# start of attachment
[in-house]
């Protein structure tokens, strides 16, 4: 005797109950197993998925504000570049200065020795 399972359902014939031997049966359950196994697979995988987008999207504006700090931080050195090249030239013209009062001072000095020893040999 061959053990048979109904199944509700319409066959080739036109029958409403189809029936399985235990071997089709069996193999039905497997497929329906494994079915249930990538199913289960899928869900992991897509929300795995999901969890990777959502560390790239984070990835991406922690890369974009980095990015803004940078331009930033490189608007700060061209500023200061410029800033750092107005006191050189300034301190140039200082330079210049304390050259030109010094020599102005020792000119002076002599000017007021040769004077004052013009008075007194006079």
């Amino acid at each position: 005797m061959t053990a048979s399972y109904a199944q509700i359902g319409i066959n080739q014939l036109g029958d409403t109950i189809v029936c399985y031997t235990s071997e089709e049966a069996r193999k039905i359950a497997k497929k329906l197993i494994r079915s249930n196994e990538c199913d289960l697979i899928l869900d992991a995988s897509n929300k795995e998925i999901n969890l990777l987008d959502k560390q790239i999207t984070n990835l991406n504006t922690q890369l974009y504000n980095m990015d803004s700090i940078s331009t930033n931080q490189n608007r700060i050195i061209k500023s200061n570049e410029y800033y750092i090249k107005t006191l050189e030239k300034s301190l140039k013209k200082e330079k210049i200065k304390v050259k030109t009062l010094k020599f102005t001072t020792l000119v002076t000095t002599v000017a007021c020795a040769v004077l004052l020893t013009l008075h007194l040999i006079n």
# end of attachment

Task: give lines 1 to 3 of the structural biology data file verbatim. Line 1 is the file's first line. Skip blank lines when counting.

[in-house]
């Protein structure tokens, strides 16, 4: 005797109950197993998925504000570049200065020795 399972359902014939031997049966359950196994697979995988987008999207504006700090931080050195090249030239013209009062001072000095020893040999 061959053990048979109904199944509700319409066959080739036109029958409403189809029936399985235990071997089709069996193999039905497997497929329906494994079915249930990538199913289960899928869900992991897509929300795995999901969890990777959502560390790239984070990835991406922690890369974009980095990015803004940078331009930033490189608007700060061209500023200061410029800033750092107005006191050189300034301190140039200082330079210049304390050259030109010094020599102005020792000119002076002599000017007021040769004077004052013009008075007194006079």
């Amino acid at each position: 005797m061959t053990a048979s399972y109904a199944q509700i359902g319409i066959n080739q014939l036109g029958d409403t109950i189809v029936c399985y031997t235990s071997e089709e049966a069996r193999k039905i359950a497997k497929k329906l197993i494994r079915s249930n196994e990538c199913d289960l697979i899928l869900d992991a995988s897509n929300k795995e998925i999901n969890l990777l987008d959502k560390q790239i999207t984070n990835l991406n504006t922690q890369l974009y504000n980095m990015d803004s700090i940078s331009t930033n931080q490189n608007r700060i050195i061209k500023s200061n570049e410029y800033y750092i090249k107005t006191l050189e030239k300034s301190l140039k013209k200082e330079k210049i200065k304390v050259k030109t009062l010094k020599f102005t001072t020792l000119v002076t000095t002599v000017a007021c020795a040769v004077l004052l020893t013009l008075h007194l040999i006079n």